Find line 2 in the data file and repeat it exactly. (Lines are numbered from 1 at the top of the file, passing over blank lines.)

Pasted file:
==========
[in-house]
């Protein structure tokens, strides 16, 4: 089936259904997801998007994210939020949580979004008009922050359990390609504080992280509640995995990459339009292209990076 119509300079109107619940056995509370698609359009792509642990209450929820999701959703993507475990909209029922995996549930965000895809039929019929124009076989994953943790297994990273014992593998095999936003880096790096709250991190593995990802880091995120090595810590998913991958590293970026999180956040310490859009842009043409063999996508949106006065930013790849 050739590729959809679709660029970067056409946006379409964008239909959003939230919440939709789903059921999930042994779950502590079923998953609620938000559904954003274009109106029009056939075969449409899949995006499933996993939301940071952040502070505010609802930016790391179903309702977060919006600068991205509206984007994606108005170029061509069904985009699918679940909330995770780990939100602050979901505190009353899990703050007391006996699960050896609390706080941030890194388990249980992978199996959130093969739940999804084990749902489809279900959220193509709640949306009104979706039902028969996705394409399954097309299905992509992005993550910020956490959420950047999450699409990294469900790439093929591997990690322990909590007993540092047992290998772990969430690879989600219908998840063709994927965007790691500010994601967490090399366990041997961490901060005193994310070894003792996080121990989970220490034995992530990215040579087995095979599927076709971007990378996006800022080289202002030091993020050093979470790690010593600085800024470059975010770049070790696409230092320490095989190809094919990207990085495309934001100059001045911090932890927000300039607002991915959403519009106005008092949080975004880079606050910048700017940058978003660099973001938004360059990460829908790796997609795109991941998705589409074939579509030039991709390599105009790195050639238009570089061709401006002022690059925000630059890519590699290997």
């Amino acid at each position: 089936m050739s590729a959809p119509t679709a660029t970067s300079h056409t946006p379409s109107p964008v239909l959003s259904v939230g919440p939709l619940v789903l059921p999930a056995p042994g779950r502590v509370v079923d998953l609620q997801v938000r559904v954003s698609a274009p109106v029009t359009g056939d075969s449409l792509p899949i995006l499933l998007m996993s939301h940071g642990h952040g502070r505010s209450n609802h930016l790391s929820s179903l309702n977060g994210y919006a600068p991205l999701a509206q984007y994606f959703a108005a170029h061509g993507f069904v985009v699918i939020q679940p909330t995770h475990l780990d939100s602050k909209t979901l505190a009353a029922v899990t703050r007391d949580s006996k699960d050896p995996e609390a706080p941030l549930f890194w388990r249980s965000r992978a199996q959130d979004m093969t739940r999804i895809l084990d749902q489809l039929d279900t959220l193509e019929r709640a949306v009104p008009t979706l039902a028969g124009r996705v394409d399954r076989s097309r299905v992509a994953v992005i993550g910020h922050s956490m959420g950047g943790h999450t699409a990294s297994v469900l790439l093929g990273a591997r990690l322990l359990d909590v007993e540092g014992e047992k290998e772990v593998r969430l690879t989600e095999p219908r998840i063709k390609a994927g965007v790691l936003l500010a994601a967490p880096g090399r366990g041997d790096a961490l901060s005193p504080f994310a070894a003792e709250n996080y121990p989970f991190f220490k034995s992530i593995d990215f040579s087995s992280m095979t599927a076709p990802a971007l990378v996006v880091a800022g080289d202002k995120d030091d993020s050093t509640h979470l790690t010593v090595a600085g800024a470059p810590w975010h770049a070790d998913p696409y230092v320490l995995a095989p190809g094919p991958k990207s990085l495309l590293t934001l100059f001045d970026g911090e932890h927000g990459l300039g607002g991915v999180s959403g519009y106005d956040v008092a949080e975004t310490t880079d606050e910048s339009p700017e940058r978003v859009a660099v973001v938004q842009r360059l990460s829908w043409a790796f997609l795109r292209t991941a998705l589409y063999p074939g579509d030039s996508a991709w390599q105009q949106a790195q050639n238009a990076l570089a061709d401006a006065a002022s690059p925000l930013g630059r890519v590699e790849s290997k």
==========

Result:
């Protein structure tokens, strides 16, 4: 089936259904997801998007994210939020949580979004008009922050359990390609504080992280509640995995990459339009292209990076 119509300079109107619940056995509370698609359009792509642990209450929820999701959703993507475990909209029922995996549930965000895809039929019929124009076989994953943790297994990273014992593998095999936003880096790096709250991190593995990802880091995120090595810590998913991958590293970026999180956040310490859009842009043409063999996508949106006065930013790849 050739590729959809679709660029970067056409946006379409964008239909959003939230919440939709789903059921999930042994779950502590079923998953609620938000559904954003274009109106029009056939075969449409899949995006499933996993939301940071952040502070505010609802930016790391179903309702977060919006600068991205509206984007994606108005170029061509069904985009699918679940909330995770780990939100602050979901505190009353899990703050007391006996699960050896609390706080941030890194388990249980992978199996959130093969739940999804084990749902489809279900959220193509709640949306009104979706039902028969996705394409399954097309299905992509992005993550910020956490959420950047999450699409990294469900790439093929591997990690322990909590007993540092047992290998772990969430690879989600219908998840063709994927965007790691500010994601967490090399366990041997961490901060005193994310070894003792996080121990989970220490034995992530990215040579087995095979599927076709971007990378996006800022080289202002030091993020050093979470790690010593600085800024470059975010770049070790696409230092320490095989190809094919990207990085495309934001100059001045911090932890927000300039607002991915959403519009106005008092949080975004880079606050910048700017940058978003660099973001938004360059990460829908790796997609795109991941998705589409074939579509030039991709390599105009790195050639238009570089061709401006002022690059925000630059890519590699290997």